In my series of blogs I have been covering power electronics online design tools. In this blog I want to diverge from that topic. I am doing this because power electronics are physical circuits with quirks that result from the parasitics.
When a circuit becomes highly physical and spreads across FR4 real estate, parasitics result. Add in voltage and current switched at high frequency and you have issues. Furthering this mystique is the way in which topologies have their own little hidden nuances such as the right half plane zero and/or the moving zero due to capacitor ESR that changes over temperature along with the capacitance itself. Modelling only goes so far in terms of addressing these anomalies. Similarly, application notes and data sheets might address a specific application yet they fall short of the reality in which some circuits settle into as a result of the space left over in a product after the sexier electronics are implemented. In other words, final products don’t always have the luxury of laying out a circuit like you did. Beyond that, power is mostly custom so design modifications are almost always a part of the game.
So where do you turn for this information? I started by searching for the top power management companies. Then I visited their websites for more information. It was a scary journey as I found some of my material still existed; scary in the fact that I realized how much I’ve forgotten over the years. It was enough to make Curly grimace and say, “Ngraa!”
In terms of relevance, there is a lot of older material that still has an impact today. Even after a graduate stint at Virginia Tech, I find myself still pulling out the old Unitrode material when I want to brush up on topics. It’s getting harder and harder to find buried among the Texas Instruments website however I’m still very grateful for the hard work put in by Lloyd Dixon, Bob Mammano, and Bill Andrecyk. Here’s a somewhat usable directory to this information at Unitrode. I’m not putting TI down here as they have a really good directory on power electronics at http://www.ti.com/lsds/ti/analog/powermanagement/technical-documents.page
Fairchild is another company that addresses the fringe occurrences in power electronics. They have these subjects in terms of presentations at Fairchild Power Seminars as well as a blog on subjects at: Fairchild blogs.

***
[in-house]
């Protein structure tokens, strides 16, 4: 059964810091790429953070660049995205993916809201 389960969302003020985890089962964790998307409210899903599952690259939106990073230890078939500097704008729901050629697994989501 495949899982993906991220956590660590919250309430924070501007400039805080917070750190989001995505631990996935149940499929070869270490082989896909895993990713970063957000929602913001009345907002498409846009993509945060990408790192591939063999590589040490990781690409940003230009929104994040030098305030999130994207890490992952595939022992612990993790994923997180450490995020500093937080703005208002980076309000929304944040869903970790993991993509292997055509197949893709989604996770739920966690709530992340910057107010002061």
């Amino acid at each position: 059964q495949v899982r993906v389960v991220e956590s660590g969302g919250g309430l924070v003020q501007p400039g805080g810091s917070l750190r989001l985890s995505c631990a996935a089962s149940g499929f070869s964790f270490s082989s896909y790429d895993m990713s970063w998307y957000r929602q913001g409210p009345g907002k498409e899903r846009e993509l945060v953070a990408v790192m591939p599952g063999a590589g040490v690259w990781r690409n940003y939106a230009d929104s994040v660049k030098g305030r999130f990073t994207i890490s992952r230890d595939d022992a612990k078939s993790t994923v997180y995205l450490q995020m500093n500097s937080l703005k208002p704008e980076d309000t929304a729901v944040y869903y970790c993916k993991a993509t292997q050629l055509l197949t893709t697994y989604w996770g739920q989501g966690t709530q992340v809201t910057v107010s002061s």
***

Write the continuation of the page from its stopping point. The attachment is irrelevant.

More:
Linear Tech is a power player known for establishing niche areas in upcoming markets. I took the technology route when investigating their offerings and came up with this website from youtube Linear Technology on YouTube. In addition to addressing educational subjects, there are several videos on company history that took me down nostalgia row. After 30 years in this industry I can foresee a future blog on the history of power electronics and how it has evolved.
I’ve touched on a few of the power management companies yet none of them is a “tweener” like Power Integrations. To me a “tweener” is in between a power management IC and a power semiconductor. Power Integrations invented this hybrid product with a guerilla tactic of entering an established market that was overlooking the obvious. Others soon followed. Although it took a bit of tab clicking, I found this website on Design Support to contain some useful information: Power Integrations Design Support.
This blog could go on and on as there are so many solutions out there for power management. But then again, it’s a blog which is supposed to quickly address a subject rather than turn it into a full length report. An industry editor once told me that subjects revolve every eight months based on readership. If you’re company was not addressed here, there will be a future opportunity for exposure. Depending on demand, it may not be eight months.
At the very least, I hope my articles convince Microsoft Word that parasitics is in fact an acceptable spelling in the English language. The red line you continuously put under the word parasitics gives me uncomfortable flashbacks to the grading techniques of my physics professor Dr. Kinsey. That’s not the least of my Bill “Hates”.